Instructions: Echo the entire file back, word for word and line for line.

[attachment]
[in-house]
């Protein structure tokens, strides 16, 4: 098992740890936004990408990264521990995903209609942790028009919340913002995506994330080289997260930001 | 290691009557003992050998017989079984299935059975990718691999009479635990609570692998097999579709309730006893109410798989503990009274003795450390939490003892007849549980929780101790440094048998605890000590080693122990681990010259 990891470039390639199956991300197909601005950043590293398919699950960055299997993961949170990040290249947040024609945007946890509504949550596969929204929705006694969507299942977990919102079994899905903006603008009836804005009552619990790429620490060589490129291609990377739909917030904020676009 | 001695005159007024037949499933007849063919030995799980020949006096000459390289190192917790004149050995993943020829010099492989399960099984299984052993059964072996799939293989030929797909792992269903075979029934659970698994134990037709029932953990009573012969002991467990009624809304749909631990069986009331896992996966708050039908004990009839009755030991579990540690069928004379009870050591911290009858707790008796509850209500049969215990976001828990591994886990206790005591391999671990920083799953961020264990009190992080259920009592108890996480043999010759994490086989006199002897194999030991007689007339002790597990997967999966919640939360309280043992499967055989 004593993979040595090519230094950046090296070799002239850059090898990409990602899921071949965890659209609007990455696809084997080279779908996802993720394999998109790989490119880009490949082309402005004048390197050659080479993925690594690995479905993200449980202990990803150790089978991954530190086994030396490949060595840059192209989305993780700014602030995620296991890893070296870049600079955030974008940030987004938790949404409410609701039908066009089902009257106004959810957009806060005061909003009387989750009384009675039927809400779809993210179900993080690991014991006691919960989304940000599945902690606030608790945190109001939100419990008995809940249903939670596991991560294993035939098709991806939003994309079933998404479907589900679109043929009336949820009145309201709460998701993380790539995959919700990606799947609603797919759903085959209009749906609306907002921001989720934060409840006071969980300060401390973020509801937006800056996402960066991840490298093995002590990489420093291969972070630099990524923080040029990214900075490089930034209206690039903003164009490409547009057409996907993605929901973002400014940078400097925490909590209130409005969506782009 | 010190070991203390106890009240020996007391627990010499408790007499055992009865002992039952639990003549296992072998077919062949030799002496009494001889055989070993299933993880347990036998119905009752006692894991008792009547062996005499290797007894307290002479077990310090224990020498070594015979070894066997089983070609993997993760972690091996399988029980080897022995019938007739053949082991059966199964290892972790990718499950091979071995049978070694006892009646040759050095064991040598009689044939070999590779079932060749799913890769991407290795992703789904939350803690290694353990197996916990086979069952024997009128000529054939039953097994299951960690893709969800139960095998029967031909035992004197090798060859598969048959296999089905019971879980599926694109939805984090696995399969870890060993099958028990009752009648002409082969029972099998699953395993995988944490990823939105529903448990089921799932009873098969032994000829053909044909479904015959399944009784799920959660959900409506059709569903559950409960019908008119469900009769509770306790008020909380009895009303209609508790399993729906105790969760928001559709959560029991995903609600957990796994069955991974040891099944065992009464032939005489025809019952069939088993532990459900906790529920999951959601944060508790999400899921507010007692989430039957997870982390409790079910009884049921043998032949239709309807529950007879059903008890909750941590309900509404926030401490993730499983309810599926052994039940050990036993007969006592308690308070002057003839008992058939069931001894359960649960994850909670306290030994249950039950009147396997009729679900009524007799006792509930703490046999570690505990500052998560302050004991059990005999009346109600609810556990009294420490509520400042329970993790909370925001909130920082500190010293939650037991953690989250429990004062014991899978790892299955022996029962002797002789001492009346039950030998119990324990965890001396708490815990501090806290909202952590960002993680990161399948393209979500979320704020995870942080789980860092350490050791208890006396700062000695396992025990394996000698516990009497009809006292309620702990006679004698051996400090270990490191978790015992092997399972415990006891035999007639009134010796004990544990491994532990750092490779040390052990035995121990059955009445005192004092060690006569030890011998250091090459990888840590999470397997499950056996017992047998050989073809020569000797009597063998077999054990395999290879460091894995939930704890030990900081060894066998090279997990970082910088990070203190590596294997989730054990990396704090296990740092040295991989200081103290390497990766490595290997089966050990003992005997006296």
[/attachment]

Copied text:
[in-house]
């Protein structure tokens, strides 16, 4: 098992740890936004990408990264521990995903209609942790028009919340913002995506994330080289997260930001 | 290691009557003992050998017989079984299935059975990718691999009479635990609570692998097999579709309730006893109410798989503990009274003795450390939490003892007849549980929780101790440094048998605890000590080693122990681990010259 990891470039390639199956991300197909601005950043590293398919699950960055299997993961949170990040290249947040024609945007946890509504949550596969929204929705006694969507299942977990919102079994899905903006603008009836804005009552619990790429620490060589490129291609990377739909917030904020676009 | 001695005159007024037949499933007849063919030995799980020949006096000459390289190192917790004149050995993943020829010099492989399960099984299984052993059964072996799939293989030929797909792992269903075979029934659970698994134990037709029932953990009573012969002991467990009624809304749909631990069986009331896992996966708050039908004990009839009755030991579990540690069928004379009870050591911290009858707790008796509850209500049969215990976001828990591994886990206790005591391999671990920083799953961020264990009190992080259920009592108890996480043999010759994490086989006199002897194999030991007689007339002790597990997967999966919640939360309280043992499967055989 004593993979040595090519230094950046090296070799002239850059090898990409990602899921071949965890659209609007990455696809084997080279779908996802993720394999998109790989490119880009490949082309402005004048390197050659080479993925690594690995479905993200449980202990990803150790089978991954530190086994030396490949060595840059192209989305993780700014602030995620296991890893070296870049600079955030974008940030987004938790949404409410609701039908066009089902009257106004959810957009806060005061909003009387989750009384009675039927809400779809993210179900993080690991014991006691919960989304940000599945902690606030608790945190109001939100419990008995809940249903939670596991991560294993035939098709991806939003994309079933998404479907589900679109043929009336949820009145309201709460998701993380790539995959919700990606799947609603797919759903085959209009749906609306907002921001989720934060409840006071969980300060401390973020509801937006800056996402960066991840490298093995002590990489420093291969972070630099990524923080040029990214900075490089930034209206690039903003164009490409547009057409996907993605929901973002400014940078400097925490909590209130409005969506782009 | 010190070991203390106890009240020996007391627990010499408790007499055992009865002992039952639990003549296992072998077919062949030799002496009494001889055989070993299933993880347990036998119905009752006692894991008792009547062996005499290797007894307290002479077990310090224990020498070594015979070894066997089983070609993997993760972690091996399988029980080897022995019938007739053949082991059966199964290892972790990718499950091979071995049978070694006892009646040759050095064991040598009689044939070999590779079932060749799913890769991407290795992703789904939350803690290694353990197996916990086979069952024997009128000529054939039953097994299951960690893709969800139960095998029967031909035992004197090798060859598969048959296999089905019971879980599926694109939805984090696995399969870890060993099958028990009752009648002409082969029972099998699953395993995988944490990823939105529903448990089921799932009873098969032994000829053909044909479904015959399944009784799920959660959900409506059709569903559950409960019908008119469900009769509770306790008020909380009895009303209609508790399993729906105790969760928001559709959560029991995903609600957990796994069955991974040891099944065992009464032939005489025809019952069939088993532990459900906790529920999951959601944060508790999400899921507010007692989430039957997870982390409790079910009884049921043998032949239709309807529950007879059903008890909750941590309900509404926030401490993730499983309810599926052994039940050990036993007969006592308690308070002057003839008992058939069931001894359960649960994850909670306290030994249950039950009147396997009729679900009524007799006792509930703490046999570690505990500052998560302050004991059990005999009346109600609810556990009294420490509520400042329970993790909370925001909130920082500190010293939650037991953690989250429990004062014991899978790892299955022996029962002797002789001492009346039950030998119990324990965890001396708490815990501090806290909202952590960002993680990161399948393209979500979320704020995870942080789980860092350490050791208890006396700062000695396992025990394996000698516990009497009809006292309620702990006679004698051996400090270990490191978790015992092997399972415990006891035999007639009134010796004990544990491994532990750092490779040390052990035995121990059955009445005192004092060690006569030890011998250091090459990888840590999470397997499950056996017992047998050989073809020569000797009597063998077999054990395999290879460091894995939930704890030990900081060894066998090279997990970082910088990070203190590596294997989730054990990396704090296990740092040295991989200081103290390497990766490595290997089966050990003992005997006296």